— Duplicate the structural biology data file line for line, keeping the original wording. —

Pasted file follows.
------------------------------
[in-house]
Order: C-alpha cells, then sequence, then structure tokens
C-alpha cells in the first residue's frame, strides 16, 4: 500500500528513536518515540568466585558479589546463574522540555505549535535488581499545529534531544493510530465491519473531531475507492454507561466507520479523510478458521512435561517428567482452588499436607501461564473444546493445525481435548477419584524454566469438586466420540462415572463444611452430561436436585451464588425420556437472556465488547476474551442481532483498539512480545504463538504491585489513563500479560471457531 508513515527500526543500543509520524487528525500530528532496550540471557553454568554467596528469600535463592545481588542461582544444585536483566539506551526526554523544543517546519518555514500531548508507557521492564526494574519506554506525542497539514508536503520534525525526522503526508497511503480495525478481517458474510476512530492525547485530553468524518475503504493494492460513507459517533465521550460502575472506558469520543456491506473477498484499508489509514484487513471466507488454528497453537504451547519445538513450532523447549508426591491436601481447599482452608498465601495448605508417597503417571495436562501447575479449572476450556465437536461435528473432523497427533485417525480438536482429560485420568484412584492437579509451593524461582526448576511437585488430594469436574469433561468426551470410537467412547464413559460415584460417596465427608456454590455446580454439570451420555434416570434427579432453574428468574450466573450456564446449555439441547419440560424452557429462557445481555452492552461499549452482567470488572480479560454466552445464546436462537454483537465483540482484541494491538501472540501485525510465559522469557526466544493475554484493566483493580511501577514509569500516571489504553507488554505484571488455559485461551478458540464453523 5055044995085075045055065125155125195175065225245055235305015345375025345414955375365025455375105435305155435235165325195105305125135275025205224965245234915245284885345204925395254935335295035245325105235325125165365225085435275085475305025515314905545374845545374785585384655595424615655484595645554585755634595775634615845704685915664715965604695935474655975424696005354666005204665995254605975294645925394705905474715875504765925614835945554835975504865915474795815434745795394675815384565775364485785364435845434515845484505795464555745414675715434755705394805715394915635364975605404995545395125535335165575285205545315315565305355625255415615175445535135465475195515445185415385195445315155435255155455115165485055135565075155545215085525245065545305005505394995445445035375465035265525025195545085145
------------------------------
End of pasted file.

[in-house]
Order: C-alpha cells, then sequence, then structure tokens
C-alpha cells in the first residue's frame, strides 16, 4: 500500500528513536518515540568466585558479589546463574522540555505549535535488581499545529534531544493510530465491519473531531475507492454507561466507520479523510478458521512435561517428567482452588499436607501461564473444546493445525481435548477419584524454566469438586466420540462415572463444611452430561436436585451464588425420556437472556465488547476474551442481532483498539512480545504463538504491585489513563500479560471457531 508513515527500526543500543509520524487528525500530528532496550540471557553454568554467596528469600535463592545481588542461582544444585536483566539506551526526554523544543517546519518555514500531548508507557521492564526494574519506554506525542497539514508536503520534525525526522503526508497511503480495525478481517458474510476512530492525547485530553468524518475503504493494492460513507459517533465521550460502575472506558469520543456491506473477498484499508489509514484487513471466507488454528497453537504451547519445538513450532523447549508426591491436601481447599482452608498465601495448605508417597503417571495436562501447575479449572476450556465437536461435528473432523497427533485417525480438536482429560485420568484412584492437579509451593524461582526448576511437585488430594469436574469433561468426551470410537467412547464413559460415584460417596465427608456454590455446580454439570451420555434416570434427579432453574428468574450466573450456564446449555439441547419440560424452557429462557445481555452492552461499549452482567470488572480479560454466552445464546436462537454483537465483540482484541494491538501472540501485525510465559522469557526466544493475554484493566483493580511501577514509569500516571489504553507488554505484571488455559485461551478458540464453523 5055044995085075045055065125155125195175065225245055235305015345375025345414955375365025455375105435305155435235165325195105305125135275025205224965245234915245284885345204925395254935335295035245325105235325125165365225085435275085475305025515314905545374845545374785585384655595424615655484595645554585755634595775634615845704685915664715965604695935474655975424696005354666005204665995254605975294645925394705905474715875504765925614835945554835975504865915474795815434745795394675815384565775364485785364435845434515845484505795464555745414675715434755705394805715394915635364975605404995545395125535335165575285205545315315565305355625255415615175445535135465475195515445185415385195445315155435255155455115165485055135565075155545215085525245065545305005505394995445445035375465035265525025195545085145